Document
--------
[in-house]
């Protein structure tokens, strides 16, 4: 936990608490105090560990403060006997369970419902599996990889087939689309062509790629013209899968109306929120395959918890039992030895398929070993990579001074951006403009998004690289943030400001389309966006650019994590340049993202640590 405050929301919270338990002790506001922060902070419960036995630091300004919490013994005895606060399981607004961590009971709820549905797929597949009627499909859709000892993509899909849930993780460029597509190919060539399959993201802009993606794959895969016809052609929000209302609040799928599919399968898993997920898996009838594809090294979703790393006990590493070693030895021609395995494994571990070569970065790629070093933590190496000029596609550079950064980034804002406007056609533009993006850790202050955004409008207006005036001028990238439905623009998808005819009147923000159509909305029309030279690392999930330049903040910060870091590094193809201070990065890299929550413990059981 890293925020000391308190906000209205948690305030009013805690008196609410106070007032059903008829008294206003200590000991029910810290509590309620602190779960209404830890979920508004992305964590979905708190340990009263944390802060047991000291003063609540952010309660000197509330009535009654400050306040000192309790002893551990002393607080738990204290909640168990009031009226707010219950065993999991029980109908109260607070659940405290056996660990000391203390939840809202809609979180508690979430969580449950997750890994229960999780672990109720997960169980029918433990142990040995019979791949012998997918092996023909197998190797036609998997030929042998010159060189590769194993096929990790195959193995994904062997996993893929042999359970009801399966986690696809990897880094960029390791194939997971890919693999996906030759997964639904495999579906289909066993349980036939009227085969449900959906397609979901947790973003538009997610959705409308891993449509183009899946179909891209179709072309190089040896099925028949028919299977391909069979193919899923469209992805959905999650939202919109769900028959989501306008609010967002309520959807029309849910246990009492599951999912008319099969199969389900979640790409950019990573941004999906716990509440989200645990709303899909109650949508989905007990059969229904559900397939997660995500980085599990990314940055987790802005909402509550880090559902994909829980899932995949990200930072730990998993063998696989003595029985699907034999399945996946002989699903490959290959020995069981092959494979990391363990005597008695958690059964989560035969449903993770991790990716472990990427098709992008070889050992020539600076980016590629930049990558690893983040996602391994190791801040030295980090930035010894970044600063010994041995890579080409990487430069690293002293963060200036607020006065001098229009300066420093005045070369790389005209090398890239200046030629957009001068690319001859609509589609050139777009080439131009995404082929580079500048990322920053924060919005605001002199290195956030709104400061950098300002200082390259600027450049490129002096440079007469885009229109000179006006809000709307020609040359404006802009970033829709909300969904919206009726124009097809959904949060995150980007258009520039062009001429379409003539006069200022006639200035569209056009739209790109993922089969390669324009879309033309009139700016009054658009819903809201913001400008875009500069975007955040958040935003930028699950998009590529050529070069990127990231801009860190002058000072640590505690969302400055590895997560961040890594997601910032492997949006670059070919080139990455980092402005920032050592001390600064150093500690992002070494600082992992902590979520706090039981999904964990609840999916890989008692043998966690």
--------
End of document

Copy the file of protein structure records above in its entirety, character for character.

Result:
[in-house]
């Protein structure tokens, strides 16, 4: 936990608490105090560990403060006997369970419902599996990889087939689309062509790629013209899968109306929120395959918890039992030895398929070993990579001074951006403009998004690289943030400001389309966006650019994590340049993202640590 405050929301919270338990002790506001922060902070419960036995630091300004919490013994005895606060399981607004961590009971709820549905797929597949009627499909859709000892993509899909849930993780460029597509190919060539399959993201802009993606794959895969016809052609929000209302609040799928599919399968898993997920898996009838594809090294979703790393006990590493070693030895021609395995494994571990070569970065790629070093933590190496000029596609550079950064980034804002406007056609533009993006850790202050955004409008207006005036001028990238439905623009998808005819009147923000159509909305029309030279690392999930330049903040910060870091590094193809201070990065890299929550413990059981 890293925020000391308190906000209205948690305030009013805690008196609410106070007032059903008829008294206003200590000991029910810290509590309620602190779960209404830890979920508004992305964590979905708190340990009263944390802060047991000291003063609540952010309660000197509330009535009654400050306040000192309790002893551990002393607080738990204290909640168990009031009226707010219950065993999991029980109908109260607070659940405290056996660990000391203390939840809202809609979180508690979430969580449950997750890994229960999780672990109720997960169980029918433990142990040995019979791949012998997918092996023909197998190797036609998997030929042998010159060189590769194993096929990790195959193995994904062997996993893929042999359970009801399966986690696809990897880094960029390791194939997971890919693999996906030759997964639904495999579906289909066993349980036939009227085969449900959906397609979901947790973003538009997610959705409308891993449509183009899946179909891209179709072309190089040896099925028949028919299977391909069979193919899923469209992805959905999650939202919109769900028959989501306008609010967002309520959807029309849910246990009492599951999912008319099969199969389900979640790409950019990573941004999906716990509440989200645990709303899909109650949508989905007990059969229904559900397939997660995500980085599990990314940055987790802005909402509550880090559902994909829980899932995949990200930072730990998993063998696989003595029985699907034999399945996946002989699903490959290959020995069981092959494979990391363990005597008695958690059964989560035969449903993770991790990716472990990427098709992008070889050992020539600076980016590629930049990558690893983040996602391994190791801040030295980090930035010894970044600063010994041995890579080409990487430069690293002293963060200036607020006065001098229009300066420093005045070369790389005209090398890239200046030629957009001068690319001859609509589609050139777009080439131009995404082929580079500048990322920053924060919005605001002199290195956030709104400061950098300002200082390259600027450049490129002096440079007469885009229109000179006006809000709307020609040359404006802009970033829709909300969904919206009726124009097809959904949060995150980007258009520039062009001429379409003539006069200022006639200035569209056009739209790109993922089969390669324009879309033309009139700016009054658009819903809201913001400008875009500069975007955040958040935003930028699950998009590529050529070069990127990231801009860190002058000072640590505690969302400055590895997560961040890594997601910032492997949006670059070919080139990455980092402005920032050592001390600064150093500690992002070494600082992992902590979520706090039981999904964990609840999916890989008692043998966690």